Biographical Sketch of

George Fitch

Transcribed by Char Eckman

Source: Portrait and Biographical Album of Green Lake, Marquette and Waushara Counties, Wisconsin, published 1890 by Acme Publishing Co., Chicago, Pages 450 - 451 Hon. George Fitch, the present Senator for the 9th Wisconsin Senatorial District, and the junior member of the firm of Sacket & Finch, bankers of Berlin, was born in Glens Falls, Warren Co., N. Y., on Nov. 3, 1846, and is the son of Edward and Sarah (Roberts) Fitch. His father was born in Norwalk, Fairfield Co., Conn., and was of English Puritan descent. The Fitch family is one of the old historic families of America and boasts among its members and connections many men and women whose names bear honorable mention in the annals of their respective States. The name is of German origin, and the family history shows that Bocking, a village of Baintree, Essex Co., England, which is situated about forty miles northeast of London, and which was originally peopled by Flemish emigrants, was the home of Thomas Fitch, the progenitor of the American family. He had, if tradition is correct, five sons, three of whom are supposed to have died in their native land, while two, Thomas and Joseph, accompanied their mother to America after her husband's decease. Thomas and Joseph Fitch settled in Norwalk, Conn., about the year 1635. The former remained in that city, but Joseph removed to Norwich. Thomas Fitch was one of the forefathers of Norwalk and lived to extreme old age. His eldest son, Thomas, died in 1690. Thomas Fitch, the third of that name, son of Thomas Fitch, Jr., as he was designated in the old town records, but Capt. Thomas Fitch, as the court at the capital denominated him, was born in 1671. He was the King's Commissioner in Norwalk from 1691 to 1694, and the honored father, in 1699, of a son whose destiny it was to draft a new constitution for Yale College, and to frame laws which his Sovereign pronounced superior and to attain to the highest office in the colony. He had four children - Samuel, the Crown's Justice; Thomas, who became Governor of the Colony of Connecticut; James, Deputy to the General Assembly; and Elizabeth. Gov. Thomas Fitch was married in 1724 to Hannah Hall, and ten children were born to them - Col. Thomas Fitch, Jr.; Jonathan, Ebenezer, Hannah, Mary, Timothy, Hezekiah, Elizabeth, Esther and Giles. Col. Thomas Fitch was born in 1725, and was an important personage in the Colony. He was Lord George's Justice from 1761 to 1772, and in May, 1768, was made Lieutenant-Colonel of the 9th Regiment and later was the senior Colonel, commanding sixteen Colonial regiments. Gov. Fitch was twenty years Chief Justice of the Connecticut Colony, and author of the best code of laws published in his day. Samuel M. Fitch, the maternal grandfather of George Fitch, whose name heads this sketch, married Esther Fitch, daughter of Timothy and granddaughter of Gov. Fitch, she being the second cousin of her husband. Their children were Betsy, who became Mrs. David Roberts; Edward, of Glens Falls, N. Y., and Samuel Marvin, of Norwalk. Samuel M. Fitch, Sr., died at the age of eighty-seven years and his wife when seventy-four years of age. Their son, Edward, was born in Norwalk, Conn., and married Sarah Roberts of the same State. She was born of Welsh parentage, and was reared under the auspices of the Society of Friends or Quakers. She was a woman of superior intellectual attainments, and possessed great energy and ambition, and her influence in her family for their good was felt and appreciated by husband and children, whose confidence and love she enjoyed to the day of her death. Edward Fitch removed in early life to Glens Falls, N. Y., where he was engaged in the lumber trade. The Fitch family is one of the oldest and largest in the United States, and numbers among its members citizens of high repute, among whom we may mention the Hon. Graham M. Fitch, M. D., of Indiana; Congressman Thomas Fitch, of Nevada; Lieut. Gen. Jabez, and Judge John Fitch, of Ohio; Lieut. Col. Fitch, of California; President Fitch, of Williams College; Judge Fitz-Gaines, and Drs. S. S. and Almeron Fitch, of New York; Col. Asa Fitch, of Connecticut; Major William Fitch, of New Haven, Conn., the Fitches of Fitchville; and the Norwich and Willimantic Fitches. In Colonial days they were classed among the most prominent families in New England. Major James Fitch contributed the nails and glass for the original Yale College; John Fitch was the inventor of the first steamboat, but Gov. Thomas Fitch was the most distinguished member of the family. George Fitch the subject of this sketch, received a common-school education, and when eighteen years of age went to New York City, where he was engaged in the fruit business. In 1871 he came to Berlin, Wis., and engaged in the lumber business with De Witt Palmeter, continuing in that line until September, 1876, when he sold out and formed the existing partnership with George B. Sacket in the banking business. (A history of the bank appears elsewhere.) He also became interested in cranberry culture on a large scale in partnership with De Witt Palmeter and Frank Stanley. They have 2,500 acres devoted to that use, partly in Winnebago and partly in Waushara counties. The company has invested more that $100,000 in improvements on their marsh, and have 400 acres of bearing vines. They have gathered as high as six thousand barrels of fruit of one crop, which was not more than two-thirds of the berries grown that season, one third of being lost. While the crop has never been an entire failure, there are seasons when the insects and early frosts greatly reduce the yield. With long experience Mr. Fitch thinks it is now certain that with their superior advantages for flooding the vines, that they can be very sure of a paying crop every season. He is interested in buying and selling pine lands, of which he and his partner handle large tracts. Mr. Fitch was married in Oshkosh, Wis., Feb. 15, 1992, the lady of his choice being Miss Helen P. Porter, daughter of Hon. Joseph Porter, an early settler and extensive lumber manufacturer of Wisconsin. The Porter family, of which Mrs. Fitch is a descendant, is one of the oldest and most distinguished in the country. Her ancestors joined the Massachusetts Colony in 1628, and were of the English Puritans. The name of Porter has always been conspicuous in the civil and military annals of America since that early day. Mr. and Mrs. Fitch is a Republican in politics, and has taken an active interest in the success of that party. He was elected Mayor of Berlin in 1885, serving one term, and in 1886, was elected State Senator to represent the 9th District, which comprises the counties of Green Lake, Portage, Waushara, and all of Marathon situated west of the Wisconsin River, except the part of the city of Wausaw that lies on the western bank. He was appointed and served as Chairman of the Committee on Railroads, one of the most important committees of the Senate, and won the approval of his constituents by the able manner in which he defended the rights of the people against the unjust demands of powerful corporations. Mr. Fitch enjoys an extensive acquaintance throughout the State, and is highly respected and esteemed for his ability, integrity and social qualities. He has been successful in his business enterprises, and is of well-known personal responsibility as are his partners. The banking house of Sacket & Fitch is held to be one of the solid financial institutions of the Fox River valley.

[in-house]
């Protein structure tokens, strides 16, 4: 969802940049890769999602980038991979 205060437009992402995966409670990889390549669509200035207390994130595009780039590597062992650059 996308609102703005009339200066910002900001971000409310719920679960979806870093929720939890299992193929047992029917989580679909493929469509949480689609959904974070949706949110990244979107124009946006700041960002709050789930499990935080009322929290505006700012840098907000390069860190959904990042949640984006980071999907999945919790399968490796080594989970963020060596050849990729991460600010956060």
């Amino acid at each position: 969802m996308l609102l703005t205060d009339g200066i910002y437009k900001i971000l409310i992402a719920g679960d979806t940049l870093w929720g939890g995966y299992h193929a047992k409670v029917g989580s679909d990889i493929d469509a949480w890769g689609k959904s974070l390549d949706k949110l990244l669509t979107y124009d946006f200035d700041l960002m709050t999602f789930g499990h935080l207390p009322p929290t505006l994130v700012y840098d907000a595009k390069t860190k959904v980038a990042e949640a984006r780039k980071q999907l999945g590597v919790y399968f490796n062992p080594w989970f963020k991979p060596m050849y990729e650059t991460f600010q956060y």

Transcribed by Char Eckman